In the first of what is likely to be several meetings on the topic of district reorganization, the Minneapolis Public Schools board of education spent almost two hours with facilitator Betty Jo Webb on April 25 with a single agenda item labeled “School Transformation Discussion.”
The district is using school or district transformation to mean a reorganization plan that is likely to include school closures or consolidations.
At the Committee of the Whole meeting, school board chair Sharon El-Amin described the term, saying, “I think of this work as transformation because I understand that both our long-range financial situation, as well as what must be done to better serve our students, especially students of color, calls for a significant shift in how we operate and how we deliver the educational experience.”
El-Amin opened the meeting noting that the goal for the evening was for the board to share its values and non-negotiables with district administration.The board would not be getting into any specifics about future school closings and consolidations, El-Amin said.
Rather than sitting at the dais as typical, the board sat in a u-shape at tables. There were two rows of tables where members of the district administration were seated.
El-Amin opened the discussion by acknowledging the district’s financial challenges.
“For years our superintendent and finance team have articulated that our current structure is not sustainable. And, we have just one more year of the federal COVID relief funding to bridge us,” El-Amin said. “Progress will be made at the Capitol this year, but it’s not going to provide a total solution.”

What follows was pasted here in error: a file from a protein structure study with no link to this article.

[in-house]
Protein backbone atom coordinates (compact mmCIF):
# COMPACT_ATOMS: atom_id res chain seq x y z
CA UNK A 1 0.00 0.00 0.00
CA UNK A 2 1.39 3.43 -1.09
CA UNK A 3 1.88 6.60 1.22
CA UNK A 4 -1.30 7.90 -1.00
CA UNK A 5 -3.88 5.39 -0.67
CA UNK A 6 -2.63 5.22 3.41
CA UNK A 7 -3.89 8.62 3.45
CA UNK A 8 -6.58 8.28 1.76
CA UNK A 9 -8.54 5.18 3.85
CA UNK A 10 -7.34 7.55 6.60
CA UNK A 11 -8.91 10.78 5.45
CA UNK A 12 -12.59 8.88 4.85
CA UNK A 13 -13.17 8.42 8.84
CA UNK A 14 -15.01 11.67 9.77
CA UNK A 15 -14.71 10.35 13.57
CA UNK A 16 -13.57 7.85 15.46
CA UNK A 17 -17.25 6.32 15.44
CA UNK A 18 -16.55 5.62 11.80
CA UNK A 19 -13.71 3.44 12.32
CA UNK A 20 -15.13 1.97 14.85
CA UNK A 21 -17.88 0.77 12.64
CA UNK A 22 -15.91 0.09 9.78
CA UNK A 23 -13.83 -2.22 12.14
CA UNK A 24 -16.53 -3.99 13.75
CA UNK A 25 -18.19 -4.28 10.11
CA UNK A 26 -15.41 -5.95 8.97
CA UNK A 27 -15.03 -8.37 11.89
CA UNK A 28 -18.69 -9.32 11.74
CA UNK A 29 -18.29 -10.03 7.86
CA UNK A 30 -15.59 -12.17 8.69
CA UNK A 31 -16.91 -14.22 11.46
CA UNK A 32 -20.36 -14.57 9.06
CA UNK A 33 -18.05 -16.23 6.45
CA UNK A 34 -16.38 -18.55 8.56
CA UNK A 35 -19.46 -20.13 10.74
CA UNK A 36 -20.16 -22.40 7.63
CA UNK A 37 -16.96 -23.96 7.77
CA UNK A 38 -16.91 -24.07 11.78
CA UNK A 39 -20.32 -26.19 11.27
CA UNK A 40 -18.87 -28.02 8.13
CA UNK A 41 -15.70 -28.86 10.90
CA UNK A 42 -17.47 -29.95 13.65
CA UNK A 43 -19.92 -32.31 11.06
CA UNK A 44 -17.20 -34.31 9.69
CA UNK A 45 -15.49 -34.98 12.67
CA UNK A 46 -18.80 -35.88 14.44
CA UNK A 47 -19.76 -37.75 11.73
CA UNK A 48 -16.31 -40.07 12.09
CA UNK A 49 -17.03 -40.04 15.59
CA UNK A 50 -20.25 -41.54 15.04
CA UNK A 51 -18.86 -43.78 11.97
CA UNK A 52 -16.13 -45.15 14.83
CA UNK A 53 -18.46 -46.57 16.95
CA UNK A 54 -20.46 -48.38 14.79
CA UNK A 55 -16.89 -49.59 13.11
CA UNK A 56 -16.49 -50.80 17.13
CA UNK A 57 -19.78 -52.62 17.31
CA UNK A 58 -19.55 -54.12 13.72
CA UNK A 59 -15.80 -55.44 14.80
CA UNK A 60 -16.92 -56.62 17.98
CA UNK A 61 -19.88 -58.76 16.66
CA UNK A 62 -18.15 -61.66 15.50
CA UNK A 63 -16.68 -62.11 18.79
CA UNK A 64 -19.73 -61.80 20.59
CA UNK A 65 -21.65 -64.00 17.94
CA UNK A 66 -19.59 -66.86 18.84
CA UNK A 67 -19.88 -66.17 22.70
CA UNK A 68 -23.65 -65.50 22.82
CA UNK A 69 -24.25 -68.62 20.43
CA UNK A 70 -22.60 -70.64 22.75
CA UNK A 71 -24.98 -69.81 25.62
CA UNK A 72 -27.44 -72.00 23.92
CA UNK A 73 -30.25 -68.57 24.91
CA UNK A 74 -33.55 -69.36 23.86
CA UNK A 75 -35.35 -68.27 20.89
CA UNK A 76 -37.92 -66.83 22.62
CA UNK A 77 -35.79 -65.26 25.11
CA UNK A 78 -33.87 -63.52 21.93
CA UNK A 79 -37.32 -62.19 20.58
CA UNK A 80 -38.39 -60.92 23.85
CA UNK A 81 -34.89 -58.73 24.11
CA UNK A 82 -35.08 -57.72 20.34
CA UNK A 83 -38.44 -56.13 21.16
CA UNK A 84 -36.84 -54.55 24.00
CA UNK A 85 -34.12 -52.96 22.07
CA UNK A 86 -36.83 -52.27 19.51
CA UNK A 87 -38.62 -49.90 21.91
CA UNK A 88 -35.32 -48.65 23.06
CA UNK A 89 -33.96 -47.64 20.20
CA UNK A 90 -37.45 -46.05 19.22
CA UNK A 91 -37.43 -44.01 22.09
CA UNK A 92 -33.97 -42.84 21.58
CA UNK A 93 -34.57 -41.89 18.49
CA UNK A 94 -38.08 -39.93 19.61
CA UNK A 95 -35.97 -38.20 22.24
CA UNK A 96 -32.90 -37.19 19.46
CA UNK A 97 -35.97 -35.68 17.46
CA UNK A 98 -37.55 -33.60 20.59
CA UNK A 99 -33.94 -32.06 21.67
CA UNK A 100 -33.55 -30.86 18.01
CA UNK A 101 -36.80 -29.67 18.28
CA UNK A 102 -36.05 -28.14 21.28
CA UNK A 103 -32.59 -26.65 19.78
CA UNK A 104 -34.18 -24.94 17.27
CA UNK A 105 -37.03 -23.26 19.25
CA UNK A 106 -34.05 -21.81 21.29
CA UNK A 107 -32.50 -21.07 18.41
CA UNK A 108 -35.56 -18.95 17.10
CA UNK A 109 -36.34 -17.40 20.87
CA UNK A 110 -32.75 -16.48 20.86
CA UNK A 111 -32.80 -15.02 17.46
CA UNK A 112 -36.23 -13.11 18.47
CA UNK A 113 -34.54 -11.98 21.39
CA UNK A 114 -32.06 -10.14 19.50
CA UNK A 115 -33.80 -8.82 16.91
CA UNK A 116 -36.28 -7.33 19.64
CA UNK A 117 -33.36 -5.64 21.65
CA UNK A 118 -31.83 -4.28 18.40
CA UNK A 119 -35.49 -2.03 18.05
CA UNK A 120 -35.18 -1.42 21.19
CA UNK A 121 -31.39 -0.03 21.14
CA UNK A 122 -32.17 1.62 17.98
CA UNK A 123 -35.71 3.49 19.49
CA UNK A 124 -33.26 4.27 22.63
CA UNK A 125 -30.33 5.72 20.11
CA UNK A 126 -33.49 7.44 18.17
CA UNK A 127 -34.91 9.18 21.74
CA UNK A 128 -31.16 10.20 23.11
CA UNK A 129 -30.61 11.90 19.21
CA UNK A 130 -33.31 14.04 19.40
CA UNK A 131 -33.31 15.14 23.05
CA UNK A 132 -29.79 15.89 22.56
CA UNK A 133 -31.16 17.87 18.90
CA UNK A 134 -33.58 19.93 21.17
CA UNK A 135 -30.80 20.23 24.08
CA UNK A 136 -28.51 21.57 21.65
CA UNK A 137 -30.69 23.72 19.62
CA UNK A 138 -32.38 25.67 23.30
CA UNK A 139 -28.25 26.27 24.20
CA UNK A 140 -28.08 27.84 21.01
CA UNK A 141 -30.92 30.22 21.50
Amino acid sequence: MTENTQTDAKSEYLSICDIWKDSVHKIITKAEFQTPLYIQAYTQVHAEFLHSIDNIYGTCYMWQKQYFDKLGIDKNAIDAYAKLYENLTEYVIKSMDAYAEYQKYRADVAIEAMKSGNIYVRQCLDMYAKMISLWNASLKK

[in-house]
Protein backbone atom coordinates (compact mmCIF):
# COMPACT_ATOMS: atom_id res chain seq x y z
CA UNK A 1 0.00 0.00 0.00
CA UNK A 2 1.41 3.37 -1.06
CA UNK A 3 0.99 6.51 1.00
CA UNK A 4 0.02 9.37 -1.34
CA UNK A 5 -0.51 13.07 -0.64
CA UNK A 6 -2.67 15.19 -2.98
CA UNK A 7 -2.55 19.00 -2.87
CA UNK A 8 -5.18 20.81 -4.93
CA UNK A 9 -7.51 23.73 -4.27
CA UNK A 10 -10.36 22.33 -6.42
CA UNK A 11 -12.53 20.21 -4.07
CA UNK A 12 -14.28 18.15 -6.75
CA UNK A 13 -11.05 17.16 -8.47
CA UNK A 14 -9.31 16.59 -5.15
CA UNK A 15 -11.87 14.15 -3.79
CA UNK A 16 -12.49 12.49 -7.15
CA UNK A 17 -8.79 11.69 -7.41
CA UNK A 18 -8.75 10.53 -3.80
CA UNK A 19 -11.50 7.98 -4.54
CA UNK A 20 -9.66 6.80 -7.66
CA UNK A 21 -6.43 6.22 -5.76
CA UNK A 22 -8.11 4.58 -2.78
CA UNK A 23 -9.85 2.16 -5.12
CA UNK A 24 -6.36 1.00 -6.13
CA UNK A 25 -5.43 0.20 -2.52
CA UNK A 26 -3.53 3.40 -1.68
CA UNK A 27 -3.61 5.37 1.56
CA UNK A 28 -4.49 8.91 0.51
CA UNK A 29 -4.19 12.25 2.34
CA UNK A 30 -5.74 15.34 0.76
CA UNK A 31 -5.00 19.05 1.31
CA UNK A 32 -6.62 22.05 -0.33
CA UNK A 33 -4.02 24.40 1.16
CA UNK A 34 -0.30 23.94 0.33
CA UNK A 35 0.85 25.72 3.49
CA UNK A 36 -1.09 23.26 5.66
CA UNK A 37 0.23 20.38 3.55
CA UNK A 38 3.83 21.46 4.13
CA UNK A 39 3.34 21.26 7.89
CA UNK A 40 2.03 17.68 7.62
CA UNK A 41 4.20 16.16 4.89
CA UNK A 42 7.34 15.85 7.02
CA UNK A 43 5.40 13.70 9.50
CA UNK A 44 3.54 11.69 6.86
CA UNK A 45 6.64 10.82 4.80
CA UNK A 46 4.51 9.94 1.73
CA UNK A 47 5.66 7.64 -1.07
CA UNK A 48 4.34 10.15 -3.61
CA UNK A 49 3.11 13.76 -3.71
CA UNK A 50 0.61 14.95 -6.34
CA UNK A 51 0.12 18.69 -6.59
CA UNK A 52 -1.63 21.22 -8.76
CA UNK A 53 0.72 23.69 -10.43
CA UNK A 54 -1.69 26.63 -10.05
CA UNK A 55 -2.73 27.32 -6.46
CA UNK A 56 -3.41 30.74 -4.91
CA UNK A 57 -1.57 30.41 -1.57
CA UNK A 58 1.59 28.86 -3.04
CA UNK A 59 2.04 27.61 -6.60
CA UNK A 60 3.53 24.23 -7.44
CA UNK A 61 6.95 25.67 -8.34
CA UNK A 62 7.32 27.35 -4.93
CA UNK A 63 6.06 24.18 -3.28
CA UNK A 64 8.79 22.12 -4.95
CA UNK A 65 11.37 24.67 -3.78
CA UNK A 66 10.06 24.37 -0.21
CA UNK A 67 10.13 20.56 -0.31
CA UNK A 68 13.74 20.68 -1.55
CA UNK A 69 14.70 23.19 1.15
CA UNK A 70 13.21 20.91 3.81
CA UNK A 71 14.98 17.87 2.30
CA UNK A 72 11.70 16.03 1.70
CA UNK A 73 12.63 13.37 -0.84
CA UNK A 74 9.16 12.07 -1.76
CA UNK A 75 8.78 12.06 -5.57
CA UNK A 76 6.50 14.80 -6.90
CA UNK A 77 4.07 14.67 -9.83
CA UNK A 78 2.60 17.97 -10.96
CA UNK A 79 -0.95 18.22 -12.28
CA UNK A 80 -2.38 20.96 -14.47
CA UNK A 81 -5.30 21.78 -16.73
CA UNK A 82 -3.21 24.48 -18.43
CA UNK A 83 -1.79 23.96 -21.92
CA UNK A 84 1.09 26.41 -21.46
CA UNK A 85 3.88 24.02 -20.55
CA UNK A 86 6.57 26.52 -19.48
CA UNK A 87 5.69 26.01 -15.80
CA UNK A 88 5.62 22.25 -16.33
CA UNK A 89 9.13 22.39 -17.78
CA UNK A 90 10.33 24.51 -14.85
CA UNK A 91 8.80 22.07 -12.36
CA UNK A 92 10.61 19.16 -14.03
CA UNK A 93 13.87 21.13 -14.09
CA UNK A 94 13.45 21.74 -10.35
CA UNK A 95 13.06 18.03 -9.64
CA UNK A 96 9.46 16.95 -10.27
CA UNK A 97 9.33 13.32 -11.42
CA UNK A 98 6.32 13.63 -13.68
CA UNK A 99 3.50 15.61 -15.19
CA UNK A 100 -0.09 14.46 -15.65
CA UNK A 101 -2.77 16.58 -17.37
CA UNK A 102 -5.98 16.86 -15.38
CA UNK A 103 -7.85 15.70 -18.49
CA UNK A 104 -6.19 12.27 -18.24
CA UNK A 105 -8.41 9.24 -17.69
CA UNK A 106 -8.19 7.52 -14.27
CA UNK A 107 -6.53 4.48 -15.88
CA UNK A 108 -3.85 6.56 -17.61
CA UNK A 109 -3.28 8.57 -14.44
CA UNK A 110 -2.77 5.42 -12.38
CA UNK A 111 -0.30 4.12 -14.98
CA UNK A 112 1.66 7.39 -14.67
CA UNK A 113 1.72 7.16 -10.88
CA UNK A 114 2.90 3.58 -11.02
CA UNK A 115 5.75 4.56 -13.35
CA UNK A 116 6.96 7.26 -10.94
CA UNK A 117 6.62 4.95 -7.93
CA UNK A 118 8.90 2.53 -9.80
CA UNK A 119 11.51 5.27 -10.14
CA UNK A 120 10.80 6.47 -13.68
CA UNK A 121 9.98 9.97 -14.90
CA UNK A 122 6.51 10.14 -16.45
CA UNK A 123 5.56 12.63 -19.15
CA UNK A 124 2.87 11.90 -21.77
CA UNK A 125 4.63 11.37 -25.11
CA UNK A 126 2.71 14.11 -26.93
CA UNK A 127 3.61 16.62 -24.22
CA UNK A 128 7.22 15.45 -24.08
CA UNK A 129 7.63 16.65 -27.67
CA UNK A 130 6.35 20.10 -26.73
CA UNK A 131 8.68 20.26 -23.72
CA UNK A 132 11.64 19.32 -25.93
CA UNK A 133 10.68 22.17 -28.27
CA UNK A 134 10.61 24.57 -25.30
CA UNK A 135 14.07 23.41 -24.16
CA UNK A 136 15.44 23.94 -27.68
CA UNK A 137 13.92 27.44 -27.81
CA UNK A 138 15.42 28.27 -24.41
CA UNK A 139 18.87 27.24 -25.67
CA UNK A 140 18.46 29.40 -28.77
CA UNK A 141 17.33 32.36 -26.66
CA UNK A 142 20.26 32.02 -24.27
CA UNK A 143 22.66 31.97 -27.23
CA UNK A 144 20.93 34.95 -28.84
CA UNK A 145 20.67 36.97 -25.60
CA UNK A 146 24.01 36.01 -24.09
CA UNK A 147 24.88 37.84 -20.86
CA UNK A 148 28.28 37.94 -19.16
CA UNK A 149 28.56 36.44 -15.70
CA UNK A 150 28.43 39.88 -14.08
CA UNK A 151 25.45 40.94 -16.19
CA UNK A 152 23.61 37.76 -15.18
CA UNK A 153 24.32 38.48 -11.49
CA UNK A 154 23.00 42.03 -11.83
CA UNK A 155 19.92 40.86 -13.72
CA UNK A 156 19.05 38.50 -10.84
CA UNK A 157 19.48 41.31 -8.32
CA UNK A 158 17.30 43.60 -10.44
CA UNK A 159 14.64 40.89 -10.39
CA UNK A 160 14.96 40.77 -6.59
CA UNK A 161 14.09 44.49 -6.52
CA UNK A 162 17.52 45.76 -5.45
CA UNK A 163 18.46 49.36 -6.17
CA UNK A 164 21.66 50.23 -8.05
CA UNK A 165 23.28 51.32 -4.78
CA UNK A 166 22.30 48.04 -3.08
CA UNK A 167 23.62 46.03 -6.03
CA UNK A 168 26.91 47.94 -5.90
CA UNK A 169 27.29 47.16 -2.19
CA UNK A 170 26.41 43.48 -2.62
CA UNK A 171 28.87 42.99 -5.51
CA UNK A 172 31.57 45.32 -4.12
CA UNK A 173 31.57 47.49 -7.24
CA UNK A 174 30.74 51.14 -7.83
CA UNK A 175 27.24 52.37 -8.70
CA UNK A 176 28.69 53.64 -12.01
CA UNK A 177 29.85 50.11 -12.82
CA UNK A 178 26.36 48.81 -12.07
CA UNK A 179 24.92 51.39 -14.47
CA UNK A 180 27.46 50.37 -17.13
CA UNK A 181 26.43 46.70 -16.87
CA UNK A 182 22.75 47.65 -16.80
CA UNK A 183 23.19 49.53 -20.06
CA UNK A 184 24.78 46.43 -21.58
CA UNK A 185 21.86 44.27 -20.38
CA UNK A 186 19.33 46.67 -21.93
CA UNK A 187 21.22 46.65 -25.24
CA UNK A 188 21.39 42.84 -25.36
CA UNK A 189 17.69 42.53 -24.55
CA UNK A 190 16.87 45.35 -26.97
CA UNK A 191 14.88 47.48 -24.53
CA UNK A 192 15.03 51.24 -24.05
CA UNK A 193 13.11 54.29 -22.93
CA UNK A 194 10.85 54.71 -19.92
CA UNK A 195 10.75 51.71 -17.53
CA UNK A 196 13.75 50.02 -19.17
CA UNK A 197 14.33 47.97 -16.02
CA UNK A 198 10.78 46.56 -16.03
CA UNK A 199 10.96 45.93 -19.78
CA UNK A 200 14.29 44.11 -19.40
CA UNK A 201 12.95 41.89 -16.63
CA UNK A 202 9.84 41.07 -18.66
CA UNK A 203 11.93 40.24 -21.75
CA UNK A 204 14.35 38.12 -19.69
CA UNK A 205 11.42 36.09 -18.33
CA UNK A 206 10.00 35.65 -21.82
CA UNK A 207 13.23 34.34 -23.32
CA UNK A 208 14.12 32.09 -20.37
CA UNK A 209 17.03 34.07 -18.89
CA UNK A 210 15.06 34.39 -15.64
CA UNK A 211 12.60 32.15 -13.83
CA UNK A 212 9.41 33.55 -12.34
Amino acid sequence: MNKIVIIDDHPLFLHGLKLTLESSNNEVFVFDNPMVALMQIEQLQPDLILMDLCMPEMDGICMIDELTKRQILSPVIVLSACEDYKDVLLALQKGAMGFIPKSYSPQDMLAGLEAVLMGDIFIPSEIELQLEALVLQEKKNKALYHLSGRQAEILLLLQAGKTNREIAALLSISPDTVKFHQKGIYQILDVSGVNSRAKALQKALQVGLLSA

El-Amin said that the process the board is beginning “will likely mean looking at every aspect of the organization, including how we use facilities, staffing, services, enrollment, and the number of schools and programs.”
Interim Superintendent Rochelle Cox said she and district administration were there to listen to the board.
“We stand ready to provide necessary data and information, as well as historical context and learnings from others who have done this work before us over the decades,”Cox said. “Many of us have been through different reorganizations. And have learned about what's worked and where we could have done better.”
Before discussion began, Director Ira Jourdain, who represents District 6, interjected. Jourdain said he felt like the board had spent the previous twenty minutes not discussing anything of substance, describing the discussion as “fluff.”
“I thought this was about school transformation. This seems like a training,” Jordain said.
Jourdain said the community would tune out the discussion, noting that this happened during the process of the Comprehensive District Design. He said that once the board began the process of actually making substantive decisions as part of the CDD, the community was no longer engaged and then felt like the board had not communicated what it was doing.
“If I was a parent watching this, I probably would have turned it off by now,” Jordain said. “I think most people would just like to hear us get down to business.”
Webb said she had conversations with El-Amin and the board's vice chair, Colin Beachy, to set up the process for this meeting. Webb said the discussion was meant to “set the context” for the work ahead.
The board split into small groups to discuss three questions:
- What are some critical concepts that must be included in understanding what we mean by “district transformation”?
- What do we wish to stay true to in our journey to “district transformation”?
- What do you want to stay true to in linkages with the community in “district transformation”?
After three minutes of discussion, Webb asked someone from each group to summarize what had been said. Board members brought up values around community engagement, inclusivity, and transparency, but avoided specifics about what sorts of data or information might guide their decision process.